Story by Felix Chaudhary, The Fiji Times. 1 December, 2020, 9:15 pm.
Link – https://www.fijitimes.com/lengthy-processes-in-police-brutality-cases
The Citizens’ Constitutional Forum says it is concerned with the processes involving cases of police brutality.
CEO Louchrisha Hussain said their concerns were in relation to cases reported in the media.
She also said CCF had received concerns of cases highlighted in the press.
“It is troubling that some complainants of police brutality deal with lengthy processes where they find themselves left in the dark while trying to recover from physical injuries and psychological trauma,” Ms Hussain said.
She said the complaints were matters of public interest and the allegations should be addressed efficiently with resources and time, as done so with other serious offences reported.
“We have in the past received complaints from members of the public that they have not been receiving updates or responses on the progress of their cases despite numerous requests made.
“There are also instances where complainants go out of their way to get information that would help with their case.”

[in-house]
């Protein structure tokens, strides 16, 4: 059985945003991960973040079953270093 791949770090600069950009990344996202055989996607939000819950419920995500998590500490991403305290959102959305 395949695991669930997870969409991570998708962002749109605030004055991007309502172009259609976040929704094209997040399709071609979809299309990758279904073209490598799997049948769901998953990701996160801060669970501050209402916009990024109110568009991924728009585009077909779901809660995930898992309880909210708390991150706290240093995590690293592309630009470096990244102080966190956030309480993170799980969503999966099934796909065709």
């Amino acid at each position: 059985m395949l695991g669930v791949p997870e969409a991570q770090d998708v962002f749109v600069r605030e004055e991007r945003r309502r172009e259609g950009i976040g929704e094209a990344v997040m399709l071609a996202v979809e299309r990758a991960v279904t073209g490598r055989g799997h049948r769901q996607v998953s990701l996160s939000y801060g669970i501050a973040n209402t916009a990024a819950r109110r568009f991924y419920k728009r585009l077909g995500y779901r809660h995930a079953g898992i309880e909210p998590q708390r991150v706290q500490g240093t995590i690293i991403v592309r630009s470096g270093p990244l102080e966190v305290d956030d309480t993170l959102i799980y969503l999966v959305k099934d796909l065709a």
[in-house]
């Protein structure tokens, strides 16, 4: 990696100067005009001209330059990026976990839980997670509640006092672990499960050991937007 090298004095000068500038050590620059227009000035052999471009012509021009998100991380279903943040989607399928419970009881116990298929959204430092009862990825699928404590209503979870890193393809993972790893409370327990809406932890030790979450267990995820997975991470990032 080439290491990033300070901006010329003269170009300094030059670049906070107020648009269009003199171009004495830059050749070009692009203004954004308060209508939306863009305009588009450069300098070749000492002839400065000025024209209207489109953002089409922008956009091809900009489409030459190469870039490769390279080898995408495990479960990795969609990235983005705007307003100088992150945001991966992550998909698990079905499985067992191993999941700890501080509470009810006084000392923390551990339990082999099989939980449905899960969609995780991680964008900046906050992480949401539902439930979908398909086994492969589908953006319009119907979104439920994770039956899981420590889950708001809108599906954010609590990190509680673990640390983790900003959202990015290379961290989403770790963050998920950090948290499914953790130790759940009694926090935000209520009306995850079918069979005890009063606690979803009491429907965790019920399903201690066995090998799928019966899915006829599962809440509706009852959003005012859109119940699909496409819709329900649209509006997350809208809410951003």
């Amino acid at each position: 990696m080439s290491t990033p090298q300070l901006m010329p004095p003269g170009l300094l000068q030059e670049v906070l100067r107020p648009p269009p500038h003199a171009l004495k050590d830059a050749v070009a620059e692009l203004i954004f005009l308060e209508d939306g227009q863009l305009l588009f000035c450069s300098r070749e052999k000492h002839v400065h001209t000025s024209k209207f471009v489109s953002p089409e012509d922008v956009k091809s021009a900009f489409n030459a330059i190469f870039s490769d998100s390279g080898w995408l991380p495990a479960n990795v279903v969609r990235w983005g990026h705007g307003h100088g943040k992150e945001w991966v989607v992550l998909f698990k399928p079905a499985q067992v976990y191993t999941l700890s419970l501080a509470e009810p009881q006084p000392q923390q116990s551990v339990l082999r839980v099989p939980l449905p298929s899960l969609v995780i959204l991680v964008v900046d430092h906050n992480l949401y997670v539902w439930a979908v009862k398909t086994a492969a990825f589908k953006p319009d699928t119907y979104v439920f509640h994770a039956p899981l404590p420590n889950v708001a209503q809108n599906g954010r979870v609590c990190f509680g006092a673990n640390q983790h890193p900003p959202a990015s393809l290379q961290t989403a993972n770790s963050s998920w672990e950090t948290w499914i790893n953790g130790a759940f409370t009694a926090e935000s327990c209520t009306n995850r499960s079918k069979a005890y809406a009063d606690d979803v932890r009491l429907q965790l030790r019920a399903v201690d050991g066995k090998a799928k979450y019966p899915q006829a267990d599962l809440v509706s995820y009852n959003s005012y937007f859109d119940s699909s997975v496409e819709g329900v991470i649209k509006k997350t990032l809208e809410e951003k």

The CCF states that because of the lack of response or progress communicated from authorities and constitutionally mandated institutions, complainants seek other avenues with the hopes of moving their cases forward.
Acting Police Commissioner Rusiate Tudravu said police “have an open-door policy where complainants and civil society organisations can reach out to us and address issues such as this”.
He said that was why a meeting was held with representatives from civil society organisations where CCF was also present.
“During the meeting it was agreed upon that if issues of our service delivery were brought to their attention, we requested that communication be made straightaway through the chief operations officer as we take all complaints seriously and if an officer is failing in their duty to provide services such as feedback, we can take necessary disciplinary action,” he said.